Cement and Readymix Concrete in the U.S.

 
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Published Dec 1, 2006 | 212 Pages | Pub ID: SB1315800

The United States ranks third in cement production, after China and India. Cement consumption is very closely linked to the performance of the construction industry; however, since cement is used in both residential and non-residential construction, it doesn’t experience extreme cycles. The non-residential sector is classified into commercial and industrial, and institutional segments. The residential and non-residential sectors are also classified as private and public construction.

Cement and readymix concrete demand is dependent on the level of construction activities. Construction activities are in turn closely related to a number of macroeconomic factors such as consumer spending, population growth, manufacturing sector growth, inflation rates, government spending, and the Federal Reserve’s monetary policy. Cement and Readymix Concrete in the U.S., a new report from SBI, examines the macroeconomic factors that are influencing market demand and trends for these products in the U.S. The report offers a comprehensive examination of import/export data, competitive profiles, mergers and acquisitions within the industry, and construction and housing market trends that affect the demand and production of cement and readymix concrete.

Scope and Methodology
This report data were obtained from government sources, trade associations (notably the Portland Cement Association), publications, business journals, company literature, wikipedia.com, and investment reports. Shipment statistics are derived from the U.S. Census of Manufacturers and the Annual Survey of Manufacturers, and are estimated and forecasted by SBI. Import and export data, by major country of origin, are derived from the U.S. Department of Commerce and the U.S. International Trade Commission. Historical data are provided for 2001 through 2005 (all 2005 shipments are estimates), with forecast data from 2006 to 2010.

The market size of cement and readymix concrete is defined as the amount of cement and readymix concrete products supplied to the total U.S. marketplace, in a particular period. Therefore, market size is determined by supply rather than demand. The U.S. cement and readymix market supply was calculated from the Department of Commerce statistics by collecting data from domestic plant shipments, adding imports, and extracting exports. As such, the formula for determining the market size will be Production in the U.S. + Balance of Trade [i.e. Shipments + (Imports - Exports)].

Note that the values are in net selling values, i.e., free on board (f.o.b.) from the manufacturing plant, and not the retail/wholesale price sold to the end consumer.

What You’ll Get in this Report
Cement and Readymix Concrete in the U.S. makes important predictions and recommendations regarding the future of this market, and pinpoints ways current and prospective marketers can capitalize on current trends and spearhead new ones. No other market research report provides both the comprehensive analysis and extensive data that Cement and Readymix Concrete in the U.S. offers. The report addresses the following segments:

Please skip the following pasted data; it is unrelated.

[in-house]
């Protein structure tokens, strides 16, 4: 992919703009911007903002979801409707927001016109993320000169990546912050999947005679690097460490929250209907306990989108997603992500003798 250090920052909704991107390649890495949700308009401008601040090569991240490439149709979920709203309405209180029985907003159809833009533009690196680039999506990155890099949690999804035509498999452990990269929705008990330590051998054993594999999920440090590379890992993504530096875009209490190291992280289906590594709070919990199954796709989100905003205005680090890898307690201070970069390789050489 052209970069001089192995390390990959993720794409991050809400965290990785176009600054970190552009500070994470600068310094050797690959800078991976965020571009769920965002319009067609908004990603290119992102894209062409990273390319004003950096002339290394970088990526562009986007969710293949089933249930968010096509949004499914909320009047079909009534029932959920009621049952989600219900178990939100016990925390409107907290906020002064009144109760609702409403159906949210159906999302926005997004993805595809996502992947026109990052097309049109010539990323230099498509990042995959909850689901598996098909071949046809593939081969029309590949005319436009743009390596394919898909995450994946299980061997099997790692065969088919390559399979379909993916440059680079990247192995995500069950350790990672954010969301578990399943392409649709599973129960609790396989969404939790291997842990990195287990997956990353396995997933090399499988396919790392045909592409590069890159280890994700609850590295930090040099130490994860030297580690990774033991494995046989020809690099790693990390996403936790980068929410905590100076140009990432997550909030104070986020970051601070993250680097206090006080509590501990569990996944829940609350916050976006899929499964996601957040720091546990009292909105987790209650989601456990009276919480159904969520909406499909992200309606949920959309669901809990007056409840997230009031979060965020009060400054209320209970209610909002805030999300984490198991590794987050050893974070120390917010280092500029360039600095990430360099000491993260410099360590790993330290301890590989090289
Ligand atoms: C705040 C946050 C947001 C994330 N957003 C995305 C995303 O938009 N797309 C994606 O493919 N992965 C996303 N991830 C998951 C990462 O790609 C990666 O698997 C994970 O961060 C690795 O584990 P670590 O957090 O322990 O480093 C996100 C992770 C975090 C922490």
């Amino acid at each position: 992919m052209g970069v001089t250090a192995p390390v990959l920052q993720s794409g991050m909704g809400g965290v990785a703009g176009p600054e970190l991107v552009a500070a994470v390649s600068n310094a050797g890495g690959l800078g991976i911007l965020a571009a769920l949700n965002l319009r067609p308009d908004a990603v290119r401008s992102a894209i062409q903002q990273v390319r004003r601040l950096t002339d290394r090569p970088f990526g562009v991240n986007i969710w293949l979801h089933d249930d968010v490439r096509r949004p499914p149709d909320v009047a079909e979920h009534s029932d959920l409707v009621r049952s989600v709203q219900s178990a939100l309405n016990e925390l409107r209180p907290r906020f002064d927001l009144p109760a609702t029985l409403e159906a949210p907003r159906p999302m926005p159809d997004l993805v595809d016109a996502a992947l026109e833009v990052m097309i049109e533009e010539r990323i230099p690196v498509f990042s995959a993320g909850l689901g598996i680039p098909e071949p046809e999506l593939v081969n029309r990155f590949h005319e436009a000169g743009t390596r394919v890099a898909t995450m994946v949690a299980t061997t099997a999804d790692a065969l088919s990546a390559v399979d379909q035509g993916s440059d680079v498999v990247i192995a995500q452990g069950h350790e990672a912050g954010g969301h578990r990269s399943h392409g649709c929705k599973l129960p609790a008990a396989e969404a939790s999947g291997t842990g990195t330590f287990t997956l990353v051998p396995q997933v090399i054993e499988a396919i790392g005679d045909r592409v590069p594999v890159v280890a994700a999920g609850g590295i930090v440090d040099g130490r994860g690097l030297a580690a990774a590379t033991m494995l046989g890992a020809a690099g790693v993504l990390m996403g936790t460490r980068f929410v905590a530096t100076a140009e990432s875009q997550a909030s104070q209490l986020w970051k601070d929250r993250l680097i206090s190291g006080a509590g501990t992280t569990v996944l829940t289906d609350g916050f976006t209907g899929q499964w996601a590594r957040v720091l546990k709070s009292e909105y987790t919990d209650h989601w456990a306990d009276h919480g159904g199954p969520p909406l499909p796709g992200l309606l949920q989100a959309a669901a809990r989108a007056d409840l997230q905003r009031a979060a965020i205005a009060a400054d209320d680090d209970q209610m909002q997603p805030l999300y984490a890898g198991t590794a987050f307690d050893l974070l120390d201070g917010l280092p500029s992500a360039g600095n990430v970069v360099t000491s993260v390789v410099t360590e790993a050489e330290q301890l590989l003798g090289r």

• The Market (including market size and composition, and projected market growth)
  • Competitive Profiles (of the mainstream marketers, specialists and up-and-coming niche players, and analyses of the products they market)
  • Market Dynamics
  • End-Users
  • The Products

Plus, you’ll benefit from extensive data, presented in easy-to-read and practical charts, tables and graphs.

How You Will Benefit from this Report
If your company is already competing in the concrete or cement industry, or uses these products, you will find this report invaluable, as it provides a comprehensive package of information and insight not offered in any other single source. You will gain a thorough understanding of the current market for cement and concrete, as well as projected market demand and trends through 2010.

This report will help:

  • Marketing Managers identify market opportunities and develop targeted promotion plans for cement and readymix concrete.
  • Research and development professionals stay on top of competitor initiatives and explore demand for cement and concrete.
  • Advertising agencies working with clients in the cement and readymix concrete industry understand the product buyer to develop messages and images that compel purchases of these products.
  • Business development executives understand the dynamics of the market and identify possible partnerships.
  • Information and research center librarians provide market researchers, brand and product managers and other colleagues with the vital information they need to do their jobs more effectively.

Chapter 1 Executive Summary
  • Scope of the Report
  • Cement Market Composition
  • Readymix Concrete Market Composition
  • Methodology
  • The Market for Cement and Readymix Concrete
  • Cement Market
  • Figure 1-1 U.S. Cement Market, 2001-2005 (E) (in billion $)
  • Table 1-1 U.S. Market for Cement by Shipment and Import-Export Values, 2001-2005 (E) (in million $)
  • Readymix Concrete Market
  • Figure 1-2 U.S. Readymix Concrete Market, 2001-2005 (E) (in billion $)
  • Table 1-2 U.S. Market for Readymix Concrete by Shipment and Import-Export Values, 2001-2005 (E) (in million $)